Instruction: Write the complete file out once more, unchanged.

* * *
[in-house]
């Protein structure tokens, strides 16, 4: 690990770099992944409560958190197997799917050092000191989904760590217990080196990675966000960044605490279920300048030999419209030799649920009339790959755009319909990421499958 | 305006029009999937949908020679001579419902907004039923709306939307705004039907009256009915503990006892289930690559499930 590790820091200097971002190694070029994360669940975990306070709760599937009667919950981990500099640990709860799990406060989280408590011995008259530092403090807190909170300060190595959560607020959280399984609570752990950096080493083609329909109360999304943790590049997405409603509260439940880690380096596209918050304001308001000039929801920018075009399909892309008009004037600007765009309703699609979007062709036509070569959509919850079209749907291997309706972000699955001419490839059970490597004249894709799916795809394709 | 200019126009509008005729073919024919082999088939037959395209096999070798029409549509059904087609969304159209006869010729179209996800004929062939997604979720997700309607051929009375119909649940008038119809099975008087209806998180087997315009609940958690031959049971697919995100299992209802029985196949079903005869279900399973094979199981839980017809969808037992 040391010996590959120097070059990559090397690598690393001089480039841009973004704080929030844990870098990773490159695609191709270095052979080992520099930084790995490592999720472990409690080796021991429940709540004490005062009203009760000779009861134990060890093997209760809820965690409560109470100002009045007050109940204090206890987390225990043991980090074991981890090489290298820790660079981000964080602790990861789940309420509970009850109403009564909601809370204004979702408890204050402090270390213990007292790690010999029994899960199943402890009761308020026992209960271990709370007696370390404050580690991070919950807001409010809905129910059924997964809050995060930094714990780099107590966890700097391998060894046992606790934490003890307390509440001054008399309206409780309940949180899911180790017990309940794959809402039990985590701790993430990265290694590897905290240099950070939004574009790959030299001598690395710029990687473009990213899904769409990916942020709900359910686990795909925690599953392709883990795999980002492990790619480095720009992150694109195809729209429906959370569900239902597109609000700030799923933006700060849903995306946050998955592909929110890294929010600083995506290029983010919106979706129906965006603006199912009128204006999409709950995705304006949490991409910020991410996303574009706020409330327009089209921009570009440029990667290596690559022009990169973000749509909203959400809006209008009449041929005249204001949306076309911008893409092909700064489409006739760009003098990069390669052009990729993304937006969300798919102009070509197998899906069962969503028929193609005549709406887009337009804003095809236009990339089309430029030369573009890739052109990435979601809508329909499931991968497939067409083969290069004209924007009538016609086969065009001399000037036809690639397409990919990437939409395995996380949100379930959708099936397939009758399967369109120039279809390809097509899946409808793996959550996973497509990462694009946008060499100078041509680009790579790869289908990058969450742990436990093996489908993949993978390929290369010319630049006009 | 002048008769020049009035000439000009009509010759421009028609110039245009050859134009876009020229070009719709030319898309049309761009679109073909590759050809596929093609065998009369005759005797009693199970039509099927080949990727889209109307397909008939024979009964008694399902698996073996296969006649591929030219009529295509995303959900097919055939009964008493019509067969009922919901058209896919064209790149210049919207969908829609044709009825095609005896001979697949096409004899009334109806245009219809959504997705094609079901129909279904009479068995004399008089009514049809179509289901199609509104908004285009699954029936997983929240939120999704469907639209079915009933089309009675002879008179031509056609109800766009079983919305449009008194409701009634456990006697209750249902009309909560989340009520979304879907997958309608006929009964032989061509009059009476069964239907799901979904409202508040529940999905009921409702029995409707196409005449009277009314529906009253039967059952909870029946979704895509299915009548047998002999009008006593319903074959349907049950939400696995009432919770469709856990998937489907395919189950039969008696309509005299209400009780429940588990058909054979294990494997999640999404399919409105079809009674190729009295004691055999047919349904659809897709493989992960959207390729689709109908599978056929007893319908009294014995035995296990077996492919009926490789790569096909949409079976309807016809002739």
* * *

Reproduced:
[in-house]
């Protein structure tokens, strides 16, 4: 690990770099992944409560958190197997799917050092000191989904760590217990080196990675966000960044605490279920300048030999419209030799649920009339790959755009319909990421499958 | 305006029009999937949908020679001579419902907004039923709306939307705004039907009256009915503990006892289930690559499930 590790820091200097971002190694070029994360669940975990306070709760599937009667919950981990500099640990709860799990406060989280408590011995008259530092403090807190909170300060190595959560607020959280399984609570752990950096080493083609329909109360999304943790590049997405409603509260439940880690380096596209918050304001308001000039929801920018075009399909892309008009004037600007765009309703699609979007062709036509070569959509919850079209749907291997309706972000699955001419490839059970490597004249894709799916795809394709 | 200019126009509008005729073919024919082999088939037959395209096999070798029409549509059904087609969304159209006869010729179209996800004929062939997604979720997700309607051929009375119909649940008038119809099975008087209806998180087997315009609940958690031959049971697919995100299992209802029985196949079903005869279900399973094979199981839980017809969808037992 040391010996590959120097070059990559090397690598690393001089480039841009973004704080929030844990870098990773490159695609191709270095052979080992520099930084790995490592999720472990409690080796021991429940709540004490005062009203009760000779009861134990060890093997209760809820965690409560109470100002009045007050109940204090206890987390225990043991980090074991981890090489290298820790660079981000964080602790990861789940309420509970009850109403009564909601809370204004979702408890204050402090270390213990007292790690010999029994899960199943402890009761308020026992209960271990709370007696370390404050580690991070919950807001409010809905129910059924997964809050995060930094714990780099107590966890700097391998060894046992606790934490003890307390509440001054008399309206409780309940949180899911180790017990309940794959809402039990985590701790993430990265290694590897905290240099950070939004574009790959030299001598690395710029990687473009990213899904769409990916942020709900359910686990795909925690599953392709883990795999980002492990790619480095720009992150694109195809729209429906959370569900239902597109609000700030799923933006700060849903995306946050998955592909929110890294929010600083995506290029983010919106979706129906965006603006199912009128204006999409709950995705304006949490991409910020991410996303574009706020409330327009089209921009570009440029990667290596690559022009990169973000749509909203959400809006209008009449041929005249204001949306076309911008893409092909700064489409006739760009003098990069390669052009990729993304937006969300798919102009070509197998899906069962969503028929193609005549709406887009337009804003095809236009990339089309430029030369573009890739052109990435979601809508329909499931991968497939067409083969290069004209924007009538016609086969065009001399000037036809690639397409990919990437939409395995996380949100379930959708099936397939009758399967369109120039279809390809097509899946409808793996959550996973497509990462694009946008060499100078041509680009790579790869289908990058969450742990436990093996489908993949993978390929290369010319630049006009 | 002048008769020049009035000439000009009509010759421009028609110039245009050859134009876009020229070009719709030319898309049309761009679109073909590759050809596929093609065998009369005759005797009693199970039509099927080949990727889209109307397909008939024979009964008694399902698996073996296969006649591929030219009529295509995303959900097919055939009964008493019509067969009922919901058209896919064209790149210049919207969908829609044709009825095609005896001979697949096409004899009334109806245009219809959504997705094609079901129909279904009479068995004399008089009514049809179509289901199609509104908004285009699954029936997983929240939120999704469907639209079915009933089309009675002879008179031509056609109800766009079983919305449009008194409701009634456990006697209750249902009309909560989340009520979304879907997958309608006929009964032989061509009059009476069964239907799901979904409202508040529940999905009921409702029995409707196409005449009277009314529906009253039967059952909870029946979704895509299915009548047998002999009008006593319903074959349907049950939400696995009432919770469709856990998937489907395919189950039969008696309509005299209400009780429940588990058909054979294990494997999640999404399919409105079809009674190729009295004691055999047919349904659809897709493989992960959207390729689709109908599978056929007893319908009294014995035995296990077996492919009926490789790569096909949409079976309807016809002739």